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#8 OldPhil

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Posted 12 December 2017 - 12:31 PM

My bone on this pile, consider SSD's they are IMO are more reliable, no moving parts, consume less power and make less heat.  Will they outlast an HD, mechanically no question.  Take the time to do the research, there are quite a few real life tests out there.


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#9 mikey11

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Posted 12 December 2017 - 12:32 PM

 

 

Although I have never used an internal drive as a backup drive I see no reason why it doesn't make sense, particularly for a desktop computer.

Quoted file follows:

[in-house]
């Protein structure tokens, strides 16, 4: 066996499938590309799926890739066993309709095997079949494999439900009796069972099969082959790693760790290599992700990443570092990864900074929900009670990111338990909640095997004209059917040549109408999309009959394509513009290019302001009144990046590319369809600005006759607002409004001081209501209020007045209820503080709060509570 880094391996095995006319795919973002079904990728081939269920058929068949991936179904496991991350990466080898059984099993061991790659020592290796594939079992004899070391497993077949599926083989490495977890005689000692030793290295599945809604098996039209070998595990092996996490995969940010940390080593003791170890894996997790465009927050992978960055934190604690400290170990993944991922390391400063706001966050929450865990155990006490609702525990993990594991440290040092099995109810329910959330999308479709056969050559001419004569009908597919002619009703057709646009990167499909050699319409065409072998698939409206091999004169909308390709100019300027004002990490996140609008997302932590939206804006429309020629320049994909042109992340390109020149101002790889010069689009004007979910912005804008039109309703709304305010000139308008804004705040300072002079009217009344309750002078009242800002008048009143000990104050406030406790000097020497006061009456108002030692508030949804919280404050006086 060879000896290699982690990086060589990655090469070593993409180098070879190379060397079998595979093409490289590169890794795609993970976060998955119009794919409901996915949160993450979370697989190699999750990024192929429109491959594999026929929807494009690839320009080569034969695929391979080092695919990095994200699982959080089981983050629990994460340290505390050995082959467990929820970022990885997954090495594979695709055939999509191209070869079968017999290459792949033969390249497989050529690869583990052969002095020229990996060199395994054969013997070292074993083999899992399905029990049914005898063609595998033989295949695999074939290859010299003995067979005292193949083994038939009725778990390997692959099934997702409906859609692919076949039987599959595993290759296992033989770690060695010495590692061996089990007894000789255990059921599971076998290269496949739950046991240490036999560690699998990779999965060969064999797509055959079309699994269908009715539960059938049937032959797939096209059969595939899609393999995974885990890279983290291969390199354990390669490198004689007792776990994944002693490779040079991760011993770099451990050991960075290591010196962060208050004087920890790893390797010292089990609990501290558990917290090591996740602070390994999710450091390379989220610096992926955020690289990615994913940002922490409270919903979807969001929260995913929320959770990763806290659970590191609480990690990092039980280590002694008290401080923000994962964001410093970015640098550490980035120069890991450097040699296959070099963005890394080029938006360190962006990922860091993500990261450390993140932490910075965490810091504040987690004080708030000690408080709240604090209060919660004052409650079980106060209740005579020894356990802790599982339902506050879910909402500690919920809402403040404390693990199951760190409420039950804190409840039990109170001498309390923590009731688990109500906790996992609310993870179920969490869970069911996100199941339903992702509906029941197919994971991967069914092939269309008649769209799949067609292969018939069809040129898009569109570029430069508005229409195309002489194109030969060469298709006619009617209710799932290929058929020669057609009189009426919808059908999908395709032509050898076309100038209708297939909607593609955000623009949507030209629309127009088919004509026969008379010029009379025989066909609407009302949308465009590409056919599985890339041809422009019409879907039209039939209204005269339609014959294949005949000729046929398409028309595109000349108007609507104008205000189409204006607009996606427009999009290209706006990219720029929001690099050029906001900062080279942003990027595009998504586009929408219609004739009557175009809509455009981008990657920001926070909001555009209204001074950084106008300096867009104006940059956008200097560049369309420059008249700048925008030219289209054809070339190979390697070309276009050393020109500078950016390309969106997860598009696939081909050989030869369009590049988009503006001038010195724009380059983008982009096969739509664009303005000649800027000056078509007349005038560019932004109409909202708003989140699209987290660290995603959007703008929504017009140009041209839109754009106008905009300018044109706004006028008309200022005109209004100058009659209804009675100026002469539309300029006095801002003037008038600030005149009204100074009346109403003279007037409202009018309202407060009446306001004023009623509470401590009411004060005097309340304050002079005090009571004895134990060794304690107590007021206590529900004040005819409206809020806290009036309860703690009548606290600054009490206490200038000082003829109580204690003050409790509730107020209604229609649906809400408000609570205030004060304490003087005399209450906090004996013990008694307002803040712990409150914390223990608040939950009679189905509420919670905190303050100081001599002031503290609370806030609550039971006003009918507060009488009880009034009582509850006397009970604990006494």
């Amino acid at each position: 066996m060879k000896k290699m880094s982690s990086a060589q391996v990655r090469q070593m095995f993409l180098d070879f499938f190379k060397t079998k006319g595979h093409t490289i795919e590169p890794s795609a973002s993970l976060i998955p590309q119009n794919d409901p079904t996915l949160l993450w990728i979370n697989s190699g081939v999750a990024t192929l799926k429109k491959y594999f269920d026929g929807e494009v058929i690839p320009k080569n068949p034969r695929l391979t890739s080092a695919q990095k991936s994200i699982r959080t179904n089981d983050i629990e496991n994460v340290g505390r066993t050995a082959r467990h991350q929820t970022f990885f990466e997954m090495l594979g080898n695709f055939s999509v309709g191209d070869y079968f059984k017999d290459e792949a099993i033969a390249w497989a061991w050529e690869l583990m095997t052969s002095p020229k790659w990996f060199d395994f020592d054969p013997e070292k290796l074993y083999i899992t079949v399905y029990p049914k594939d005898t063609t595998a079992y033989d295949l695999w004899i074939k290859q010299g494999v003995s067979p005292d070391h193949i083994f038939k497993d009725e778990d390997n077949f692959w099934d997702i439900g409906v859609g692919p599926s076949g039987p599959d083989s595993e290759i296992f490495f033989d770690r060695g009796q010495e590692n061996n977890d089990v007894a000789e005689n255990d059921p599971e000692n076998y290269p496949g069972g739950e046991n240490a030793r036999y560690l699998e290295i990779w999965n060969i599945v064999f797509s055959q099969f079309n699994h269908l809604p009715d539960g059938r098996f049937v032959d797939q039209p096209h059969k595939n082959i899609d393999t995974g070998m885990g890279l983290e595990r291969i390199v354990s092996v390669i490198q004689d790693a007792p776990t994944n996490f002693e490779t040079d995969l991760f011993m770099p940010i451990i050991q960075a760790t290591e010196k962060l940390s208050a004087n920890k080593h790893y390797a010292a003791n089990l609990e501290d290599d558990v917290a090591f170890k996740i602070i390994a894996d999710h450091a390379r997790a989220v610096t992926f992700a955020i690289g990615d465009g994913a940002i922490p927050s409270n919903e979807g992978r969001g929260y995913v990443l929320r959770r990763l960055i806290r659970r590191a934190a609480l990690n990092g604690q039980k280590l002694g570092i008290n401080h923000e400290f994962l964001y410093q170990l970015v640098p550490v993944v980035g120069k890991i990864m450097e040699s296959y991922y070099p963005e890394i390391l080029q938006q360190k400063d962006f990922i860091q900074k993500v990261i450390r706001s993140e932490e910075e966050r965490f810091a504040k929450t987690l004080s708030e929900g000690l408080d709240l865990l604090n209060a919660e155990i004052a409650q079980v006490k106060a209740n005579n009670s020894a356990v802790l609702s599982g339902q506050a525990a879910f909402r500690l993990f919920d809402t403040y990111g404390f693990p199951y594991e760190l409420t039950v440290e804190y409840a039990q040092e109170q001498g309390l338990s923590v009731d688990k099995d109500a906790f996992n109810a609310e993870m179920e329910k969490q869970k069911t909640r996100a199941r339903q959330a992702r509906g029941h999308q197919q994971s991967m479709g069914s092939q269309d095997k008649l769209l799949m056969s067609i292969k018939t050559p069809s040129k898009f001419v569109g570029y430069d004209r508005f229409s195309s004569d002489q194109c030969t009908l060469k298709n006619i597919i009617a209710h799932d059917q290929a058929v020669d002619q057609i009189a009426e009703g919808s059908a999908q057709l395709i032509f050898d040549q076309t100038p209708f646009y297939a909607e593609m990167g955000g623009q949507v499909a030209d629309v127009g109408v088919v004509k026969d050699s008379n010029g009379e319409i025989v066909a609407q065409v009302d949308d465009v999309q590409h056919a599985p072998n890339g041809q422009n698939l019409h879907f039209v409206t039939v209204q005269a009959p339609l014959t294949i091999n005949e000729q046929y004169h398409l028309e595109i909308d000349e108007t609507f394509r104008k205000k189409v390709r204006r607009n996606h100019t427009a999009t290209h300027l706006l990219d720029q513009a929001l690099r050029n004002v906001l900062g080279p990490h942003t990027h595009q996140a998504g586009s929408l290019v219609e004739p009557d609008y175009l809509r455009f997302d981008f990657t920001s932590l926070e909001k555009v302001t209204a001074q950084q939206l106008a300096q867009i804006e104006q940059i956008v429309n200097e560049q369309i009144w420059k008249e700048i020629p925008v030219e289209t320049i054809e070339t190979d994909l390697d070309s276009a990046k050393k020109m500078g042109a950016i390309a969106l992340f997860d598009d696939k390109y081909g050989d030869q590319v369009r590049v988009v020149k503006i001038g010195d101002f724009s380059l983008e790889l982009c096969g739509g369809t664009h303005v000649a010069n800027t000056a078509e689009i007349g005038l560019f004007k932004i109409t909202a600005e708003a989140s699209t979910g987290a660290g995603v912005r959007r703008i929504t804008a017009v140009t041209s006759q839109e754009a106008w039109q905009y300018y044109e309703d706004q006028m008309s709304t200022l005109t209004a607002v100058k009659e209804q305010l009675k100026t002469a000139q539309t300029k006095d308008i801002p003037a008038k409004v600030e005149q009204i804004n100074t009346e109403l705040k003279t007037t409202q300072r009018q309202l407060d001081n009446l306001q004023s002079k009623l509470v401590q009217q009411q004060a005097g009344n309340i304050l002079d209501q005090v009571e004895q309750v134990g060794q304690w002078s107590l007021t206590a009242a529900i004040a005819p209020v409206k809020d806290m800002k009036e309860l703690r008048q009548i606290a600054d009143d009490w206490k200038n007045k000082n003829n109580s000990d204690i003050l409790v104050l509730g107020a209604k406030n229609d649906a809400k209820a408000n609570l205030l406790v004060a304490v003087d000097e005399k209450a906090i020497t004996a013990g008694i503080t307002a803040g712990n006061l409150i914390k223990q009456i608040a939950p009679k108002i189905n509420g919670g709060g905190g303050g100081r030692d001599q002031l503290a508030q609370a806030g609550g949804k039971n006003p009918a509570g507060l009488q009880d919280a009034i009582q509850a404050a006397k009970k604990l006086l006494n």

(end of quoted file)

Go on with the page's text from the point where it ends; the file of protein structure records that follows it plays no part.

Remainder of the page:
ransom viruses will infect any drive connected to the computer....that is the main reason i do not keep my backup drive connected all the time



#10 MadmanRB

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Posted 12 December 2017 - 12:33 PM

My bone on this pile, consider SSD's they are IMO are more reliable, no moving parts, consume less power and make less heat.  Will they outlast an HD, mechanically no question.  Take the time to do the research, there are quite a few real life tests out there.

 

 

If space is a concern though a standard hard drive is still cheaper.

 

A 1TB SSD is at least 4 times the price of a standard 1TB HDD


Edited by MadmanRB, 12 December 2017 - 12:38 PM.

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#11 OldPhil

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Posted 12 December 2017 - 03:29 PM